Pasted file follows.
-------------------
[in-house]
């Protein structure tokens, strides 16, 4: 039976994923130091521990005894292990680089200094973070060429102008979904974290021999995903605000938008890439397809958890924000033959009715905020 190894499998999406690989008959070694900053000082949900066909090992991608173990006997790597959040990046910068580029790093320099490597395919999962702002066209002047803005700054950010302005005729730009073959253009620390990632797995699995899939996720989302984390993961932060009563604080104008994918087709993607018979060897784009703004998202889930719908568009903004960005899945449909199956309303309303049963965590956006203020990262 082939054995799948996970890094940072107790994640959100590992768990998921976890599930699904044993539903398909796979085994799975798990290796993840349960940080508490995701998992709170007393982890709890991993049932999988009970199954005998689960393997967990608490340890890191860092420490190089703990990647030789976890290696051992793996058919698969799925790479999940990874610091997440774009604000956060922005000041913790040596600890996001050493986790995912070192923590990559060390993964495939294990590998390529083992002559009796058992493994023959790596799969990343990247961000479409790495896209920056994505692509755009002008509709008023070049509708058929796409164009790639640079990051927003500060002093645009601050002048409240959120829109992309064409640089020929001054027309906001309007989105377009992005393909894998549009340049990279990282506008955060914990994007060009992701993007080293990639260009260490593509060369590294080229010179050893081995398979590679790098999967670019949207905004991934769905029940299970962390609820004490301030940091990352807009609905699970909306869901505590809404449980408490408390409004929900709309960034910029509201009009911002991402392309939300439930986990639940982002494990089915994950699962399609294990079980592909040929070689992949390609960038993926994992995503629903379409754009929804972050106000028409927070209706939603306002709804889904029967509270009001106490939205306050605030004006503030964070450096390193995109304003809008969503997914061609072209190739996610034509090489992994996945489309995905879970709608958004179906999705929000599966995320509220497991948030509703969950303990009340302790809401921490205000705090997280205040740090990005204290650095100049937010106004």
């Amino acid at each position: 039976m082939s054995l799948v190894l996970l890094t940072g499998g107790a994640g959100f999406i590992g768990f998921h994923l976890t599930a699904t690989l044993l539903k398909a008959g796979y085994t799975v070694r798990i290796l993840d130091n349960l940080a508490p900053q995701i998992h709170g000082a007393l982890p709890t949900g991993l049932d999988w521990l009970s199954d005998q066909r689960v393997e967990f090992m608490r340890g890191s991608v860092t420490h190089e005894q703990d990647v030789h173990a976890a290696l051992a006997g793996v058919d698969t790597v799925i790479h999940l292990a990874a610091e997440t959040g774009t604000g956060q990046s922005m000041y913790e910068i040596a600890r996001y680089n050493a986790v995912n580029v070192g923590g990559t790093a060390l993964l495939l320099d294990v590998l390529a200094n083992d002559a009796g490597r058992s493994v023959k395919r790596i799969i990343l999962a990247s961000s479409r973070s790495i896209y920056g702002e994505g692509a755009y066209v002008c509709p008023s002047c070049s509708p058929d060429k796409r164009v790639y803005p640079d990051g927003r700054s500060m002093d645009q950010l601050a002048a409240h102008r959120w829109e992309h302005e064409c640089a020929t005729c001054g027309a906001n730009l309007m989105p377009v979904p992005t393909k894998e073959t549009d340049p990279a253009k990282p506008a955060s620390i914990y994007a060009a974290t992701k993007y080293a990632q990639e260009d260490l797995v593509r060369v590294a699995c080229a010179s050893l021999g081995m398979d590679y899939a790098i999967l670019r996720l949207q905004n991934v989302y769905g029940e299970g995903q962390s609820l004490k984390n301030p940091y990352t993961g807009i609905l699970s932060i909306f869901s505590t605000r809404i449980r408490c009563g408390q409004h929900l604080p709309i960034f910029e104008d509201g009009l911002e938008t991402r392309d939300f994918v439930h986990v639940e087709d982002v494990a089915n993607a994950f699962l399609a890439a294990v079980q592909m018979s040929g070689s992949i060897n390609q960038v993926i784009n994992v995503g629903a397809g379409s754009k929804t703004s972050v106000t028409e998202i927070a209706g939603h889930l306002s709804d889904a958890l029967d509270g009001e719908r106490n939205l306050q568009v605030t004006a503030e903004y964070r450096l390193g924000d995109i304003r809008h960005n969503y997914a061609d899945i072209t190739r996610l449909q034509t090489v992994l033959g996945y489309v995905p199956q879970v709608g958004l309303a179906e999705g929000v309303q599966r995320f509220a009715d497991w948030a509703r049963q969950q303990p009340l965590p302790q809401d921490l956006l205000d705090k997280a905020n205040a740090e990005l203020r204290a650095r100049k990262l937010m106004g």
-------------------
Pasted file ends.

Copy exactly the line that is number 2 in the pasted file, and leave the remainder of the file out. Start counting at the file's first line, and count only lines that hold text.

């Protein structure tokens, strides 16, 4: 039976994923130091521990005894292990680089200094973070060429102008979904974290021999995903605000938008890439397809958890924000033959009715905020 190894499998999406690989008959070694900053000082949900066909090992991608173990006997790597959040990046910068580029790093320099490597395919999962702002066209002047803005700054950010302005005729730009073959253009620390990632797995699995899939996720989302984390993961932060009563604080104008994918087709993607018979060897784009703004998202889930719908568009903004960005899945449909199956309303309303049963965590956006203020990262 082939054995799948996970890094940072107790994640959100590992768990998921976890599930699904044993539903398909796979085994799975798990290796993840349960940080508490995701998992709170007393982890709890991993049932999988009970199954005998689960393997967990608490340890890191860092420490190089703990990647030789976890290696051992793996058919698969799925790479999940990874610091997440774009604000956060922005000041913790040596600890996001050493986790995912070192923590990559060390993964495939294990590998390529083992002559009796058992493994023959790596799969990343990247961000479409790495896209920056994505692509755009002008509709008023070049509708058929796409164009790639640079990051927003500060002093645009601050002048409240959120829109992309064409640089020929001054027309906001309007989105377009992005393909894998549009340049990279990282506008955060914990994007060009992701993007080293990639260009260490593509060369590294080229010179050893081995398979590679790098999967670019949207905004991934769905029940299970962390609820004490301030940091990352807009609905699970909306869901505590809404449980408490408390409004929900709309960034910029509201009009911002991402392309939300439930986990639940982002494990089915994950699962399609294990079980592909040929070689992949390609960038993926994992995503629903379409754009929804972050106000028409927070209706939603306002709804889904029967509270009001106490939205306050605030004006503030964070450096390193995109304003809008969503997914061609072209190739996610034509090489992994996945489309995905879970709608958004179906999705929000599966995320509220497991948030509703969950303990009340302790809401921490205000705090997280205040740090990005204290650095100049937010106004």